Cranky Pants

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... While I think that Robb and I have showed remarkable patience in dealing with our various challenges (and, yes, I do know that a spinal cord injury is way worse than hepatitis), we do get fed up and frustrated from time to time. Unfortunately, we both were feeling that way yesterday, which made for a very crabby day. Robb was having a bad day, and I was feeling wildly nauseous, and we were mis-directing our frustrations at each other. We had gone out letterboxing , and when we didn't immediately find what we were looking for, the squabbling began. And somehow, neither of us had the self control to stop it. I'm not proud of this, but I will note that it is a rare day that we behave in this manner. Robb is a model of patience and good attitude. Sometime I wonder where all of that positive energy comes from. If I were in his shoes, I suspect I wouldn't face the world with the grace that Robb does. Thankfully, we were doing something that we both enjoy, the

Brush Up

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... The installation of our current set is going really well. As always, the carpenters have done an immaculate job of building and assembling scenery. When Sheri and I arrived at the theater today, there were three carpenters crawling around on the fake grass, fluffing it up with scrub brushes. I wouldn't do to have crease-marks in our lawn, after all!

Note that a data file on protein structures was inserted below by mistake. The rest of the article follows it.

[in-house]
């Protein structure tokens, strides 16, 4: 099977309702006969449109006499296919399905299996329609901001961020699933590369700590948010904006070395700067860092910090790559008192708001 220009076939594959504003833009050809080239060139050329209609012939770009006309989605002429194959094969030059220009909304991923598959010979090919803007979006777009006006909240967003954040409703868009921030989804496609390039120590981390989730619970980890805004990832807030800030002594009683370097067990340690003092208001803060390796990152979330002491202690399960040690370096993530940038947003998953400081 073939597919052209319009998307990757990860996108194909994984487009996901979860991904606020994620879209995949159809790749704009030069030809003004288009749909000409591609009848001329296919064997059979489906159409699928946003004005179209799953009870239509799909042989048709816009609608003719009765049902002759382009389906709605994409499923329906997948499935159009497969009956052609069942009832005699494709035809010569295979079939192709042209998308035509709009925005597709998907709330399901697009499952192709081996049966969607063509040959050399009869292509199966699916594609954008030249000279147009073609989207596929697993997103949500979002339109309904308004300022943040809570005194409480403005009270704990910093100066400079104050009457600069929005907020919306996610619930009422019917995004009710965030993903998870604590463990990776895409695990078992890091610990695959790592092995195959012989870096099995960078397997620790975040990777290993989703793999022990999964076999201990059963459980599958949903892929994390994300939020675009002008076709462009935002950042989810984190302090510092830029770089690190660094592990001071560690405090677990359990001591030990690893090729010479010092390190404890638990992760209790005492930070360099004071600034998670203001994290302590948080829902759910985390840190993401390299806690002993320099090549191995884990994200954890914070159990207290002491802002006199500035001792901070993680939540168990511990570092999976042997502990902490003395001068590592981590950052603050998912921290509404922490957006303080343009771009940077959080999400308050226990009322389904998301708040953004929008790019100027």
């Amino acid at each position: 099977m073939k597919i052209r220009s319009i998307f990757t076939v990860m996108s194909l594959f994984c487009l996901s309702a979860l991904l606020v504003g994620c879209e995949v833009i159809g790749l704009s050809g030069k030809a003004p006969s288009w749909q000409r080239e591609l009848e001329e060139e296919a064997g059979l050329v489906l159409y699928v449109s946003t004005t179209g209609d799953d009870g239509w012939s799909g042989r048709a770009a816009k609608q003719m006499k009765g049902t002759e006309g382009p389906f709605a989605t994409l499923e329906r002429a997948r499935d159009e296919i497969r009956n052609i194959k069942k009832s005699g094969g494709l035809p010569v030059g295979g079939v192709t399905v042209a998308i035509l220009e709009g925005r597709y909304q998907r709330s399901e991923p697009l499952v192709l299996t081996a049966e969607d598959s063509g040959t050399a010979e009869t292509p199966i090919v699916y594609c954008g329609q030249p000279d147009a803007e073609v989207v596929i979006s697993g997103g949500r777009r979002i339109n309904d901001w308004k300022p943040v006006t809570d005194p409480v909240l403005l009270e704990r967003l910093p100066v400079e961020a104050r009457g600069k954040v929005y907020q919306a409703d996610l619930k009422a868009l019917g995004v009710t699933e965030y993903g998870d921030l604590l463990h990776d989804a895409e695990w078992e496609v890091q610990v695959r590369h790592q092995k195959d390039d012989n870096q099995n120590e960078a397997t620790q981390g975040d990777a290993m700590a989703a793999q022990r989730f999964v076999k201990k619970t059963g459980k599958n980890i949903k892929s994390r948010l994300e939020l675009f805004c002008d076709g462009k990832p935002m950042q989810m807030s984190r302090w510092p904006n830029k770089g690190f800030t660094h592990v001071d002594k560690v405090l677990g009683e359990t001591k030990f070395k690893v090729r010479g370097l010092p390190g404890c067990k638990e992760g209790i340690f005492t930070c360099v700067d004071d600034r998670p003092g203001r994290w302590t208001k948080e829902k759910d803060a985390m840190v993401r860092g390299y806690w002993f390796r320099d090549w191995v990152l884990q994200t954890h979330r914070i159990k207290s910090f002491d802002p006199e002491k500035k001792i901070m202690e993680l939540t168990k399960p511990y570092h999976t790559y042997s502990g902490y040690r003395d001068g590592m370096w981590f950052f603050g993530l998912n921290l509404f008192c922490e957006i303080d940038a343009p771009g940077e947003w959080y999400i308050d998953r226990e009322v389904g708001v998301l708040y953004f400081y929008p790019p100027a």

Verdant

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... The stage floor of the theatrical set we are currently working is supposed to look like a dying lawn. Of course, you can't run out the Home Depot and buy such a thing and install it in your theater, because if you do, it will quickly become a dead lawn that infests your theater with bugs and mildew. So, it is our job to create a fake dying lawn. We bought six hundred square feet of raffia matting (know in the trade as funeral grass, since it is used to cover the mounds of dirt displaced by grave digging). And we had to teach ourselves to paint a dying lawn. Since the raffia grass we were going to have to paint is naturally a bit waxy, and also treated with flame retardant chemicals, we had to find a paint that would have excellent adhesion. We settled on textile paints, which would adhere well, and also remain soft and flexible on the individual leaves of grass. According to the technical staff at the company that manufactures this product, we would not have to heat-

Exotic

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... Robb and I went into San Francisco yesterday, with the goal of attending the Pacific Orchid Expo at Fort Mason Center. Unfortunately, by the time we got there, Robb's back was giving him a lot of trouble, and he realized that hours of walking in a crowded flower show was not an activity that he would enjoy. Luckily, Robb generally carries his recumbent trike in the back of our car. So while I gawked at the exotic blooms, Robb went for a ride along the shoreline. One of the very last things he and I did before his accident was attend a creative thinking workshop at Crissy Fields, presented by our letterboxing friend Paul . We've been back there a few times since then, and each time Robb has a very strong response to remembering the last weekend that he was entirely able-bodied. (I like to note the improvements that Robb has made whenever we re-visit a place we go infrequently. On our visit to Crissy Fields with Barbara and Jenny in June of 2006, Robb was consid